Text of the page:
6. If you have a child who suffers from motion sickness, I have discovered from experience that children are worse when they have little control over their situation. For my son, he gains comfort from knowing how far we have to go, how long that will take etc. I also carry a collapsible bucket (from a marine store) made of canvas with a plastic bottom. I take a roll of plastic bags with me and double line the bucket in case of any vomit-events. Again, for kids, if they know if they are sick, they won’t be sitting in a putrid stinky mess for the rest of the flight, this helps. I just pull out the plastic bags, double knot them and get the hostie to dispose of them. They are usually super happy they you haven’t left it for them to scrub out of the seats(!)
While a last-minute upgrade might seem like a good idea—especially if you often find yourself falling ill on flights—the seats in the middle of the plane are best for those with motion sickness. “A plane is like a seesaw. If you’re in the middle, you don’t move as much,” Patrick Smith, pilot and author of Cockpit Confidential told Reader’s Digest. Here are some more secrets your airplane pilot won’t tell you.
Great list of tips! I do have to say that I have been very thankful in the past for a nearby McDonald’s. Years ago when I was not a very experienced traveler, I arrived on a train by myself in Munich. I don’t speak German beyond a very few basic phrases. The train station is large with numerous exit doors. I knew where I wanted to go but didn’t know which door to take that would put me in the right direction. After standing there indecisively for some time, I realized that I would simply have to select a door and go out. When I did exit, the sight of golden arches about 2-3 blocks away was most welcome. I knew that I could go there, order some coffee or perhaps something else breakfast-like and study my map to orient myself. It turned out that I had selected the best door to exit, but it was the ability to sit somewhere somewhat familiar that gave me the confidence to carry on with my travel plans. I agree with several other posters, too, that McDonald’s can be depended upon to have clean bathrooms, often the only ones available.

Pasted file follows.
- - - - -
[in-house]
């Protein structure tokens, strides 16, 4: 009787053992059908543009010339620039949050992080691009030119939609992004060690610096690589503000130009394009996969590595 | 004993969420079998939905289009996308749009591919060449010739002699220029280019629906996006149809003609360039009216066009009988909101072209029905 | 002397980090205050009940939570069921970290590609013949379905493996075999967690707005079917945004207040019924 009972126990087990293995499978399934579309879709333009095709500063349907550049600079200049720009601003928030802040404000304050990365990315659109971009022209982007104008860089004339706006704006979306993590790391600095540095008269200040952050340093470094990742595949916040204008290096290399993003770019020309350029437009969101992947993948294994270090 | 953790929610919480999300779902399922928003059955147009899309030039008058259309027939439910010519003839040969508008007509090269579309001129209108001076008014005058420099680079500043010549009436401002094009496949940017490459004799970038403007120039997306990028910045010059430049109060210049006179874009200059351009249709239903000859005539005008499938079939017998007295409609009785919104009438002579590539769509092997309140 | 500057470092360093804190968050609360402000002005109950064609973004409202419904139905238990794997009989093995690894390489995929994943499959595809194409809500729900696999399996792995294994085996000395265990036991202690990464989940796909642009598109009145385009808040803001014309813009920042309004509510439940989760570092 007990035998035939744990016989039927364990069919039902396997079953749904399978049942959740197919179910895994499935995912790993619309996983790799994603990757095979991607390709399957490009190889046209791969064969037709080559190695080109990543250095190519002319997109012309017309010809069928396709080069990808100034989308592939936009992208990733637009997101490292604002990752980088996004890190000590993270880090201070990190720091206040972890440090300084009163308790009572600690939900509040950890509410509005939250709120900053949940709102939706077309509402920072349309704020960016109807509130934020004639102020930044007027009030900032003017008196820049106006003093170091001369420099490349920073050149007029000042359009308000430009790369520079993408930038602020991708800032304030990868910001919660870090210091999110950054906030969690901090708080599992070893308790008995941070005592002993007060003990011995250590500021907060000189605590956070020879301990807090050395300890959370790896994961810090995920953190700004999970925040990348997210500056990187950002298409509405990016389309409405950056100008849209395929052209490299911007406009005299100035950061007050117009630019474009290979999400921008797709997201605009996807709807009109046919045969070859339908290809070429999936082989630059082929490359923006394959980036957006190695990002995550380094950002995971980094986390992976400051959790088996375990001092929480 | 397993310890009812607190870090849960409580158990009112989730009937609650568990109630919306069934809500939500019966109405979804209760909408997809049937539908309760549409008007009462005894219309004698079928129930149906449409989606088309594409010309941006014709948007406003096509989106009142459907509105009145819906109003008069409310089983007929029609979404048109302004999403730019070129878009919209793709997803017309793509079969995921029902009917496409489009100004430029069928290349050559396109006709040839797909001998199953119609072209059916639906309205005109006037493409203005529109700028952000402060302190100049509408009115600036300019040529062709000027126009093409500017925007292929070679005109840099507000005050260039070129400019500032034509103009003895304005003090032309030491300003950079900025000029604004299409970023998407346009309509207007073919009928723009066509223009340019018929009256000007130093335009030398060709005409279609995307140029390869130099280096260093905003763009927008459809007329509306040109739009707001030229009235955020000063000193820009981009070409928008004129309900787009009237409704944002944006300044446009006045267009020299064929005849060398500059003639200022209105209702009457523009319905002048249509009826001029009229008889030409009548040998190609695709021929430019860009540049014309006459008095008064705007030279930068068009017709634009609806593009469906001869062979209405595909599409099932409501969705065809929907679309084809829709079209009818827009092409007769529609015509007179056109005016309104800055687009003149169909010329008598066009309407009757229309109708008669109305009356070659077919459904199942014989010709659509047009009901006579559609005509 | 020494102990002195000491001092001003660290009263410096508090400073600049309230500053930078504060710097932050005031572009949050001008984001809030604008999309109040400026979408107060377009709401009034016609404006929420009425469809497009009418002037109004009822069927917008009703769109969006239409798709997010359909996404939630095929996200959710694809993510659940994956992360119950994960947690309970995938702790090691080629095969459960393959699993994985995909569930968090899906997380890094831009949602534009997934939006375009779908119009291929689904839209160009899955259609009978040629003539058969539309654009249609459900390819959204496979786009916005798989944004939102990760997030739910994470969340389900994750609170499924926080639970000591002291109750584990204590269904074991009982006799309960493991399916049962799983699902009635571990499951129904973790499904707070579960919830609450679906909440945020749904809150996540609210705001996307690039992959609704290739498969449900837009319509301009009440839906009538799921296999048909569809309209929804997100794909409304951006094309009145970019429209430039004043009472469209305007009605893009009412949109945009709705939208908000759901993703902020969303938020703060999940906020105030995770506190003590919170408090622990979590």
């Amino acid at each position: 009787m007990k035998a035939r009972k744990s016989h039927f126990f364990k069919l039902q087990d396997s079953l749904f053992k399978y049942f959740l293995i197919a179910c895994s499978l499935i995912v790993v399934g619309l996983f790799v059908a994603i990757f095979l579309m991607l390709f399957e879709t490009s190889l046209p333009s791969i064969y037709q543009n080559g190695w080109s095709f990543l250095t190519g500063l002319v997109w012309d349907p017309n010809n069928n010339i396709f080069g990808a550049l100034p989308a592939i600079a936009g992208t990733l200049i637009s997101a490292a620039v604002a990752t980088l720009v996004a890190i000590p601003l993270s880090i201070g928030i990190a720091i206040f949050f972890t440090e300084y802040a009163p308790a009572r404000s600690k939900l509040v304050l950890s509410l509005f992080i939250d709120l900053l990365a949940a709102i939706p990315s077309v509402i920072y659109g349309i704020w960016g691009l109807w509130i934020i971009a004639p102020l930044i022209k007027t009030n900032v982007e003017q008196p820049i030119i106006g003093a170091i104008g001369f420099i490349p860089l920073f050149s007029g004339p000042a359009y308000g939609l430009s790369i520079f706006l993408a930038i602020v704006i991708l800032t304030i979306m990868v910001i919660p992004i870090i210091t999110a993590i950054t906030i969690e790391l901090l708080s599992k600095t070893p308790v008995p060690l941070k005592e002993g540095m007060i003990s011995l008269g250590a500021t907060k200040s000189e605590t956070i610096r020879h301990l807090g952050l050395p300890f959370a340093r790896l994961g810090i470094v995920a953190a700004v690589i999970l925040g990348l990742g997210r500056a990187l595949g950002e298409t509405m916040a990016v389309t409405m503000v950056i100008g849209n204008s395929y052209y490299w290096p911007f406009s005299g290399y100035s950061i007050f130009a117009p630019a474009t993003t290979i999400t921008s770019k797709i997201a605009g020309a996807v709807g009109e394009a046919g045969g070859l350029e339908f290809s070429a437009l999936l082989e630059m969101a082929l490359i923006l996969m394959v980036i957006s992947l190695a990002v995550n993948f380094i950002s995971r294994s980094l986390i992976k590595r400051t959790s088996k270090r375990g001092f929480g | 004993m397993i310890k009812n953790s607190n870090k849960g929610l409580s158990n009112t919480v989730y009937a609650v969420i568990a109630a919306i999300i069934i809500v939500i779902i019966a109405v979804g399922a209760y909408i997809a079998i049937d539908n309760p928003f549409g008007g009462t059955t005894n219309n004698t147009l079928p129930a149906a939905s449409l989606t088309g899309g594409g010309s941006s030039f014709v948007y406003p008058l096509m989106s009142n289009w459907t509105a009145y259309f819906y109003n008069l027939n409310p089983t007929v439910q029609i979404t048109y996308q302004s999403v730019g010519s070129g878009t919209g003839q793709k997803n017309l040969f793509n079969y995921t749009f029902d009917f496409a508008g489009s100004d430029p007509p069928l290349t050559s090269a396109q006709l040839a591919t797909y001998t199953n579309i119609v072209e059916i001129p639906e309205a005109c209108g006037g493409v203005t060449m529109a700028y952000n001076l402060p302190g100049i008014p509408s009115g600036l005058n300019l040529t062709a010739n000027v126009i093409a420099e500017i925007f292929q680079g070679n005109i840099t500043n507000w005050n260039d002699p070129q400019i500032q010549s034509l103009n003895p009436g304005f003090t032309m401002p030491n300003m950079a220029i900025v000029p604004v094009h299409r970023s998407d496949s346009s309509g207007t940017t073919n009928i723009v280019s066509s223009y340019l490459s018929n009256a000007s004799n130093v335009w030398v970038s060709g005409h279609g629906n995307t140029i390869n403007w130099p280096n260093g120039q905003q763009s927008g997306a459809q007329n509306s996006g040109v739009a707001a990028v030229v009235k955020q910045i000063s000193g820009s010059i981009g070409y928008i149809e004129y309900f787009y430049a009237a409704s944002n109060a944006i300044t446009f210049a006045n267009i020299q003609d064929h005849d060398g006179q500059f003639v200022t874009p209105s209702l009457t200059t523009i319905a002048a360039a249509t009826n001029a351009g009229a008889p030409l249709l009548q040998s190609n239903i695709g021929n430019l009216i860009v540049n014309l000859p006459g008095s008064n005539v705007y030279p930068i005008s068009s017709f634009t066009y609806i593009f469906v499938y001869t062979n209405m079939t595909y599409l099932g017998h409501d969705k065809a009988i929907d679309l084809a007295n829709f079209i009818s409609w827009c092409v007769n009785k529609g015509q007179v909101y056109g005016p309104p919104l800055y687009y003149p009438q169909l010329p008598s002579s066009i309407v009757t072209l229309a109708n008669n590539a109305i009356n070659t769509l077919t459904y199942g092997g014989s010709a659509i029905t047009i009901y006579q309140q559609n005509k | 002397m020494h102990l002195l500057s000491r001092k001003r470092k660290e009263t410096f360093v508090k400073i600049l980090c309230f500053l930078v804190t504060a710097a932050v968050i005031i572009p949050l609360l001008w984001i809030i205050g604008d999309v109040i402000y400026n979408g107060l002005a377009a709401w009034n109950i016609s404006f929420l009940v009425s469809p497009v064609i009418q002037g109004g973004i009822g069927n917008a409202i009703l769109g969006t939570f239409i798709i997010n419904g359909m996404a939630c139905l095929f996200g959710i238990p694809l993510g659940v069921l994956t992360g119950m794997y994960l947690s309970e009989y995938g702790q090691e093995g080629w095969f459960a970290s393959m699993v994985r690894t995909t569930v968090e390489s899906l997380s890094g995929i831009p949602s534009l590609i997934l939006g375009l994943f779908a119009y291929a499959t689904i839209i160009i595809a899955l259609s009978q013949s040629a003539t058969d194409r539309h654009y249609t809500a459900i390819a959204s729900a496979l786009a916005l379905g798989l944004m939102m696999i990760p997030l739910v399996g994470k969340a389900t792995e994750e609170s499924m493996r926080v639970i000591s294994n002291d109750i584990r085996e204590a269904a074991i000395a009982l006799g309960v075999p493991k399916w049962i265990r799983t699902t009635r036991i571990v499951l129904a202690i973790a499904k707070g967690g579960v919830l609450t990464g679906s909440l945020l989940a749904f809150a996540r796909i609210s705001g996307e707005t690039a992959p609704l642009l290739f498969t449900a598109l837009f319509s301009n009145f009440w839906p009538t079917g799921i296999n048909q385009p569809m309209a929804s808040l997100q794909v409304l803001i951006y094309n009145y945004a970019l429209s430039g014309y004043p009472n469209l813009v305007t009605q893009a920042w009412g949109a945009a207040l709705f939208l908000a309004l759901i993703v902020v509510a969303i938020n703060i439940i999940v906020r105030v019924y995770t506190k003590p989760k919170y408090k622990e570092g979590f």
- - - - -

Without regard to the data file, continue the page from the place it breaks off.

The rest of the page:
40 Children are particularly prone to dehydration, mostly because they don't drink unless they feel thirsty. If your baby is exclusively breastfed, you should drink more whenever it's hot so that you produce slightly diluted milk; but if temperatures are particularly high and you don't have enough milk, give them some water to drink, too. Also check all your children's urine from time to time; if it's darker than usual, cloudy or strong-smelling, insist that they drink more.
If you have a child who is under the age of two—and therefore flying for free—get ready for your special one-on-one conversation with the flight attendant. They usually are less enthusiastic about this chat than they are about talking to passengers seated in the emergency exit row. The flight attendant will instruct you with super-obvious tips on how hold your baby for take-off and landing — just in case you were thinking about stuffing the little bundle of joy in the seat pocket in front of you.
×